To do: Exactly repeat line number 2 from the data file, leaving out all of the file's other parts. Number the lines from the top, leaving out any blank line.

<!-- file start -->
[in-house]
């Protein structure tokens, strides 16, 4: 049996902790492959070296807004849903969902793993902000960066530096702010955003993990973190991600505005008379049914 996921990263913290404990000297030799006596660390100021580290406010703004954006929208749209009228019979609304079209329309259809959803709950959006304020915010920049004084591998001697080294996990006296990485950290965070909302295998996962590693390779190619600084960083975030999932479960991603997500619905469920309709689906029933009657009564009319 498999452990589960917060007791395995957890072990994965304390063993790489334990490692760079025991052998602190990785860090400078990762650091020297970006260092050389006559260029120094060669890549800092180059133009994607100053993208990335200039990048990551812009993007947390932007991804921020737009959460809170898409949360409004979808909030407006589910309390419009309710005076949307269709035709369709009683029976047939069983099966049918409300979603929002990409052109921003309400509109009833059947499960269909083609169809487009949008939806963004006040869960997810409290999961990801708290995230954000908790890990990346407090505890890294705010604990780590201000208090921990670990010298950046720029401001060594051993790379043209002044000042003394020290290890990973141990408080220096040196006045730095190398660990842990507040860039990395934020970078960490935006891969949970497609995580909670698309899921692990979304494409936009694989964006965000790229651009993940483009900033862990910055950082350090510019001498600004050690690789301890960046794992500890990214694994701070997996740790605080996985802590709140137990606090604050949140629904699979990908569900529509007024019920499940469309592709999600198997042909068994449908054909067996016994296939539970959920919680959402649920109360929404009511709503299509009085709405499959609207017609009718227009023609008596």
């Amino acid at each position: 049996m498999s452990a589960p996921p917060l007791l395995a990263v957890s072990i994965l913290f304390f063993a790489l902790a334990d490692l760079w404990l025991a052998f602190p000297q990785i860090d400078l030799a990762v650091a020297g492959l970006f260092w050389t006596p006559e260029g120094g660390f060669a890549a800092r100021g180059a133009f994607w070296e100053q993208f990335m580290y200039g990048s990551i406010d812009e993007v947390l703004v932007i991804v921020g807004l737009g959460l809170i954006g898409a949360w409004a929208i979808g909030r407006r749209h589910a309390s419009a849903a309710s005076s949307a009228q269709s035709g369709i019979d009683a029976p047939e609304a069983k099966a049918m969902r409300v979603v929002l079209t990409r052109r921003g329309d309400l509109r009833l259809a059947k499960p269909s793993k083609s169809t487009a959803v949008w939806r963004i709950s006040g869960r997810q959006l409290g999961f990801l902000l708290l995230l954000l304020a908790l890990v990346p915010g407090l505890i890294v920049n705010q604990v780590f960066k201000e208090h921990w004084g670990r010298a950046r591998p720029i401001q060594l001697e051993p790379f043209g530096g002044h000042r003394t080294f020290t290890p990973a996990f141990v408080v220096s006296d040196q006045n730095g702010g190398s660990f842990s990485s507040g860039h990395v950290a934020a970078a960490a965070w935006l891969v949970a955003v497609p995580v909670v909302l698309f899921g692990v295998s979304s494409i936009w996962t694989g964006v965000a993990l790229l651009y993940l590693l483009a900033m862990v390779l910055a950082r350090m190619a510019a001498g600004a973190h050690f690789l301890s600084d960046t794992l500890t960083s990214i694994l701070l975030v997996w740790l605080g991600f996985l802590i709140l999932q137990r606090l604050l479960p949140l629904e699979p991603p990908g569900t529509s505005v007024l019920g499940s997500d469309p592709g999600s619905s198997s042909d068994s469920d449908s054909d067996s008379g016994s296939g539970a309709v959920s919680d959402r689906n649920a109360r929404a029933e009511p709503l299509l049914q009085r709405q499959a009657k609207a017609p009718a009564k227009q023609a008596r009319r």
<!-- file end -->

């Protein structure tokens, strides 16, 4: 049996902790492959070296807004849903969902793993902000960066530096702010955003993990973190991600505005008379049914 996921990263913290404990000297030799006596660390100021580290406010703004954006929208749209009228019979609304079209329309259809959803709950959006304020915010920049004084591998001697080294996990006296990485950290965070909302295998996962590693390779190619600084960083975030999932479960991603997500619905469920309709689906029933009657009564009319 498999452990589960917060007791395995957890072990994965304390063993790489334990490692760079025991052998602190990785860090400078990762650091020297970006260092050389006559260029120094060669890549800092180059133009994607100053993208990335200039990048990551812009993007947390932007991804921020737009959460809170898409949360409004979808909030407006589910309390419009309710005076949307269709035709369709009683029976047939069983099966049918409300979603929002990409052109921003309400509109009833059947499960269909083609169809487009949008939806963004006040869960997810409290999961990801708290995230954000908790890990990346407090505890890294705010604990780590201000208090921990670990010298950046720029401001060594051993790379043209002044000042003394020290290890990973141990408080220096040196006045730095190398660990842990507040860039990395934020970078960490935006891969949970497609995580909670698309899921692990979304494409936009694989964006965000790229651009993940483009900033862990910055950082350090510019001498600004050690690789301890960046794992500890990214694994701070997996740790605080996985802590709140137990606090604050949140629904699979990908569900529509007024019920499940469309592709999600198997042909068994449908054909067996016994296939539970959920919680959402649920109360929404009511709503299509009085709405499959609207017609009718227009023609008596």